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DH-03 TK 049
Contact: Thomas Knox
FOR IMMEDIATE RELEASE
Remains Open – Other CSU Campuses Filling up Fast
While Coping with Cutbacks and Fee Hikes
CARSON, Calif: – The California State University system has begun the new academic year with a net budget reduction of $304 million, a 30 percent fee increase for students and an anticipated record enrollment of 414,000 students.
Because of the state’s budget crisis and deep budget cuts for the CSU, the system has been forced to limit this year’s growth from a projected 7 percent to 4.3 percent. The state’s 2003-04 budget imposed an 11 percent reduction to CSU’s $2.6 billion General Fund budget.
Despite facing the largest budget reduction in its history, the CSU has preserved most of its fall classes.
“We will do everything within our power to accommodate students within our service area,” said Allan Mori, provost and vice president for Academic Affairs at CSUDH. “We are still accepting applications for the fall term and anticipate reaching our enrollment goals throughout the academic year.”
CSU Chancellor Charles B. Reed said: “We have been preparing for the past 18 months to manage the budget reductions, and as a result, we will be able to serve the students who were admitted this fall. The campus presidents and system administrators deserve credit for appropriately planning for this difficult year and preserving high quality instruction.”
Some incoming students, however, will feel more dramatic effects of the budget cutbacks in spring 2004 given that 11 of the 23 campuses have had to close to mid-year admissions. However, CSU Dominguez Hills will remain open to both graduate and undergraduate students in spring 2004.
In 2004-05 the system must maintain enrollment at the 2003-04 levels to comply with the 2003-04 budget language stipulating that the CSU and the University of California will not receive funding for enrollment growth next year.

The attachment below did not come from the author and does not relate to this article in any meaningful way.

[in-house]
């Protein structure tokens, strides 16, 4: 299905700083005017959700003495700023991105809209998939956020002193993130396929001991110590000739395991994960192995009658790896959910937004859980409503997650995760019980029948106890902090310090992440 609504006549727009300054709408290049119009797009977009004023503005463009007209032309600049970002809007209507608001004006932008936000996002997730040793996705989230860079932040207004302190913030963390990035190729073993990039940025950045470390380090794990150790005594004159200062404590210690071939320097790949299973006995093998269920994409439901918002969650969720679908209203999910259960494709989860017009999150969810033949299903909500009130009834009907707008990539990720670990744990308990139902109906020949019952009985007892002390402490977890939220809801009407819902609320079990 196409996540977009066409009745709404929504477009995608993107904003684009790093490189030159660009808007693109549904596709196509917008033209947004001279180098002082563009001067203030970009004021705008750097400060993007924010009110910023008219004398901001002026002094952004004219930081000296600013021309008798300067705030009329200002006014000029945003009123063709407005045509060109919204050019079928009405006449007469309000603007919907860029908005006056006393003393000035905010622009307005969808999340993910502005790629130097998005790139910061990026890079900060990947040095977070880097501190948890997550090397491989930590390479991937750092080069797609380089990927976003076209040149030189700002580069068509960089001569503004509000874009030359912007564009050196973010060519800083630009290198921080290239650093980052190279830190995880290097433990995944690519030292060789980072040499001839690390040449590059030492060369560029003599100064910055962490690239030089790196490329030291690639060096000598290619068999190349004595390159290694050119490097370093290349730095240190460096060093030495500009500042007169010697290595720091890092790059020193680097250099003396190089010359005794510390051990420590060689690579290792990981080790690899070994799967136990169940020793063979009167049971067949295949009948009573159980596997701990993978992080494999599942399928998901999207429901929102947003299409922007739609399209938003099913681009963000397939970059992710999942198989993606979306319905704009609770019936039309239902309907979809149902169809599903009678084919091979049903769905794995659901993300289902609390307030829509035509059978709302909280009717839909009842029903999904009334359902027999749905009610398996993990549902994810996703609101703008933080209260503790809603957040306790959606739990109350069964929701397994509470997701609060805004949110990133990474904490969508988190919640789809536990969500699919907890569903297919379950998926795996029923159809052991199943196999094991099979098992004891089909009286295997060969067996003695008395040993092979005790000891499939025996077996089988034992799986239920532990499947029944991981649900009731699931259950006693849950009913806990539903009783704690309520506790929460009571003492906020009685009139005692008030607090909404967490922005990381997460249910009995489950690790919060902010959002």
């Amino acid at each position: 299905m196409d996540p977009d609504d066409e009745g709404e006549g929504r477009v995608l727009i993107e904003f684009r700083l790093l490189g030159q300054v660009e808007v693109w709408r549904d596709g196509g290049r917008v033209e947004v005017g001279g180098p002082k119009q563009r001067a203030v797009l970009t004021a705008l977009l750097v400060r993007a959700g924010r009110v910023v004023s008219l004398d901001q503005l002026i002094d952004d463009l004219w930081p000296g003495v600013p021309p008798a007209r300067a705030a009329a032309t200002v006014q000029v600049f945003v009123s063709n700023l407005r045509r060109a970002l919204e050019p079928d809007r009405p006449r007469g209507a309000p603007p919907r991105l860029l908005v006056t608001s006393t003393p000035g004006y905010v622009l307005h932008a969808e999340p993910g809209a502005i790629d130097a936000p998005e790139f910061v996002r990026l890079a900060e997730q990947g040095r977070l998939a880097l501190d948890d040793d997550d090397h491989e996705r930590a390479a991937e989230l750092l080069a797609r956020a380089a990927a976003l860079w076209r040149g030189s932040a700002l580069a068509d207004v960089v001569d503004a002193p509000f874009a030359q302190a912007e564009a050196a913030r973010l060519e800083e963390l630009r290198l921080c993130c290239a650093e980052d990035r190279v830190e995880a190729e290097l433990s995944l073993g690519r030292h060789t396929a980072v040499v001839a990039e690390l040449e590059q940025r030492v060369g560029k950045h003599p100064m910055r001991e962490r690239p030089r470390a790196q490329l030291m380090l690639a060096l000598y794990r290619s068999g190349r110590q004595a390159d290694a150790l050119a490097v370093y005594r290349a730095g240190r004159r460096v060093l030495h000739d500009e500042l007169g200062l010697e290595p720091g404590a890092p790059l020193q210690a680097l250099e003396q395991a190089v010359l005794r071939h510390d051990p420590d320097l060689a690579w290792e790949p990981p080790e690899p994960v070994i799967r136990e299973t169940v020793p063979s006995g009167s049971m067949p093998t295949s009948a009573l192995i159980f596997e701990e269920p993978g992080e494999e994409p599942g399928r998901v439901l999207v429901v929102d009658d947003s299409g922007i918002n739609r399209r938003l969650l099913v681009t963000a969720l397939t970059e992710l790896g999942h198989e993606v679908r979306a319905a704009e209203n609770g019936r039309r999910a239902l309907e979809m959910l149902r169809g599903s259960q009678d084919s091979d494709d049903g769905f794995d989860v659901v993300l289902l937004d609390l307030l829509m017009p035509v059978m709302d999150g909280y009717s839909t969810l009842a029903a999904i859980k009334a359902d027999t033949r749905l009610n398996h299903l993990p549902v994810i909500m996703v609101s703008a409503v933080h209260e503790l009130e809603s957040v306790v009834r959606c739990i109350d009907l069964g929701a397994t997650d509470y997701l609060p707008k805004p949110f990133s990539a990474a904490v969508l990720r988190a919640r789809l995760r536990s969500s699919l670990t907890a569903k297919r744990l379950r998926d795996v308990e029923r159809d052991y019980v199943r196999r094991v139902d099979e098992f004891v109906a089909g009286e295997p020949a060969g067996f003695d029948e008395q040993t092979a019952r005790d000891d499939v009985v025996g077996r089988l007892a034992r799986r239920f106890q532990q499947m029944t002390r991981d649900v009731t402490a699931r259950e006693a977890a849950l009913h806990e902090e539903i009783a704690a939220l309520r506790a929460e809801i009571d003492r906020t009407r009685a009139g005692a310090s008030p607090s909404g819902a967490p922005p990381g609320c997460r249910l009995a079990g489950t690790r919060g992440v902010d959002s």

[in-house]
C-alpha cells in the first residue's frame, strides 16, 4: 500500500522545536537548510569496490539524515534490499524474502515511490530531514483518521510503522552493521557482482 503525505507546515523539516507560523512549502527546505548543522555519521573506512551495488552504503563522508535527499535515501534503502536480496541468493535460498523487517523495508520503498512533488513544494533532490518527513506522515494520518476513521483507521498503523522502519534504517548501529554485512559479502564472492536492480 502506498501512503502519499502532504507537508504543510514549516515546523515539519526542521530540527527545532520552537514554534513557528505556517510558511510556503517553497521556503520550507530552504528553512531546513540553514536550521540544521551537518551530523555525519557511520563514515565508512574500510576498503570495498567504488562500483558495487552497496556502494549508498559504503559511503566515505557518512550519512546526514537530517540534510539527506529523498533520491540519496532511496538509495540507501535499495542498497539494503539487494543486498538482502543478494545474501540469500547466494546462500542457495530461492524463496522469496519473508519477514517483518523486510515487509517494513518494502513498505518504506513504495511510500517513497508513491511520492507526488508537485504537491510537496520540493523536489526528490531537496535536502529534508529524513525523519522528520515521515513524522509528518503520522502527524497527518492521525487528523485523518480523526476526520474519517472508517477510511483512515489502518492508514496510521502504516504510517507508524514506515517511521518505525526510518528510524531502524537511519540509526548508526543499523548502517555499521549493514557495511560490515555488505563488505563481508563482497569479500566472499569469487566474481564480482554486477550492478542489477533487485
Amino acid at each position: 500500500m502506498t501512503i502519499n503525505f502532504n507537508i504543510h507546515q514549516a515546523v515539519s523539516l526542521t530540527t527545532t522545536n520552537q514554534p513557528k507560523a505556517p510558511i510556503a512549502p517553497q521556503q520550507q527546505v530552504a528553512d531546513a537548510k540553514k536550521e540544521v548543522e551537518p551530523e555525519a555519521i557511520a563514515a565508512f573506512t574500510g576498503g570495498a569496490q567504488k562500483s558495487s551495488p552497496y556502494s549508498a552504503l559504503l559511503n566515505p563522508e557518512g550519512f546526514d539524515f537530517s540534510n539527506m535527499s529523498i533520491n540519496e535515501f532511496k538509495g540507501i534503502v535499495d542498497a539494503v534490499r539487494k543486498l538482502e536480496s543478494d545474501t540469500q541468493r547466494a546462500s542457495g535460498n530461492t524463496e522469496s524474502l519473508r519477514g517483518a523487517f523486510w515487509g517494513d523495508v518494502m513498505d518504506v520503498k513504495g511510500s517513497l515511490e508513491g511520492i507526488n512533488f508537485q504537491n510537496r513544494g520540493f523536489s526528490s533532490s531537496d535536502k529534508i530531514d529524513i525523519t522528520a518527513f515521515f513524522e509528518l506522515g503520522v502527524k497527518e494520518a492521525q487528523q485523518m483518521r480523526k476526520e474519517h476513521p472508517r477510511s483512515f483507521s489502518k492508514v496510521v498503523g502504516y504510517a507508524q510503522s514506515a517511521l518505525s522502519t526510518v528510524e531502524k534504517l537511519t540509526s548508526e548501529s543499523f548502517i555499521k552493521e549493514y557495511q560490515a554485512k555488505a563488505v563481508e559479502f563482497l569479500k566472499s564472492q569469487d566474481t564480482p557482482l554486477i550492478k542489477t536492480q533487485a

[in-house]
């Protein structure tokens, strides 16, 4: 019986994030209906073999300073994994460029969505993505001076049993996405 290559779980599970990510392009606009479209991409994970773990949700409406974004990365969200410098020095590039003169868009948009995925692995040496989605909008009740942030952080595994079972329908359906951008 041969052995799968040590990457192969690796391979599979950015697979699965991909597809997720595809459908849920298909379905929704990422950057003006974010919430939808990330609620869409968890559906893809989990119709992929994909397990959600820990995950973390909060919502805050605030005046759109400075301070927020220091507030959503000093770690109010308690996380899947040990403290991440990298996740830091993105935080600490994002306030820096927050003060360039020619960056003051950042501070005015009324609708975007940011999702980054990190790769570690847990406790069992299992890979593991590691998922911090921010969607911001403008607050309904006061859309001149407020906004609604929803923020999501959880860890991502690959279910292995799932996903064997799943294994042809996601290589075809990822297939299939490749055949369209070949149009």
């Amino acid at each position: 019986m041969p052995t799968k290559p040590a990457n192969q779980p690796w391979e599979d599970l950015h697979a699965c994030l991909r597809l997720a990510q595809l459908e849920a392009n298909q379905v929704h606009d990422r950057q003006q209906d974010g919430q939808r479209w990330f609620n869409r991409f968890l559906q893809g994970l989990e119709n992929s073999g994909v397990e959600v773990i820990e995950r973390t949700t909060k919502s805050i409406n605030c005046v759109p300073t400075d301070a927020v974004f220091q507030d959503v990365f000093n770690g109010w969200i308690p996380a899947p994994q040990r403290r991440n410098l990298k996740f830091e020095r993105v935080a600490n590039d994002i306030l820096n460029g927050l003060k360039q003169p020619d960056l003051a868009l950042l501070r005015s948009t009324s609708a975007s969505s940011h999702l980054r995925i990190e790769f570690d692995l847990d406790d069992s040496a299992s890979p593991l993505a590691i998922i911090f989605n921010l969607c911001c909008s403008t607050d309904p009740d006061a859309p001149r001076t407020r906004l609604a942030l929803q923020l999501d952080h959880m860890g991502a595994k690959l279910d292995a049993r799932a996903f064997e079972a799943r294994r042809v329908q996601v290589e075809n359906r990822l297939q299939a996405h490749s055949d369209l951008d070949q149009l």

“This budget language, along with the severe budget cuts, put limits for the first time on the CSU’s long-standing promise of providing unlimited educational opportunity to California students,” Chancellor Reed said. “This presents a new challenge for the CSU and the state because higher education is vital to California’s economic prosperity.”
Until now, the CSU had accommodated significant enrollment growth resulting from the increasing demand for higher education dubbed as “Tidal Wave II.” Projections by the state’s Department of Finance show that the CSU will have to accommodate 107,000 additional students by fall 2011 when total enrollment is estimated to reach approximately 513,550 students.
While student growth has been slowed to conform to cutbacks during the budget crisis, the university will focus on providing “authentic access.” That is, preserving quality instruction, and ensuring that those enrolled get the courses they need to make steady progress toward graduation.
In spite of financial challenges, growing student demand, and fee increases, CSU’s fees continue to be the lowest when compared with similar public higher education institutions in the country. Annual undergraduate fees, including campus fees are $2,544 on average, and graduate students pay an average of $2,754 per year. Out-of-state undergraduate students pay $11,004 and out-of-state graduate students pay $11,214 annually on average.
Measures implemented by the CSU to cope with cutbacks included larger classes, a systemwide reduction or freezing of 2,300 staff and faculty positions, a $4.5 million reduction in the Chancellor’s Office, which included the elimination or freezing of 40 positions and a 30 percent increase in student fees. In addition, the system announced that there will be no salary increases for management employees and executives in 2003-04, which includes the Chancellor and 23 campus presidents. Furthermore, this year’s budget language stipulates no salary increases for any CSU employee in 2004-05.
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The California State University is the largest system of senior higher education in the country, with 23 campuses, approximately 414,000 students and 45,000 faculty and staff. Since the system was created in 1961, it has awarded about 2 million degrees. The CSU is renowned for the quality of its teaching and for the job-ready graduates it produces. Its mission is to provide high-quality, affordable education to meet the ever-changing needs of the people of California. With its commitment to excellence, diversity and innovation, the CSU is the university system that is working for California. See www.calstate.edu.
To obtain the list of campuses open or closed for Spring 2004 click on the
following link: http://www.csumentor.edu/Filing_Status/Default.asp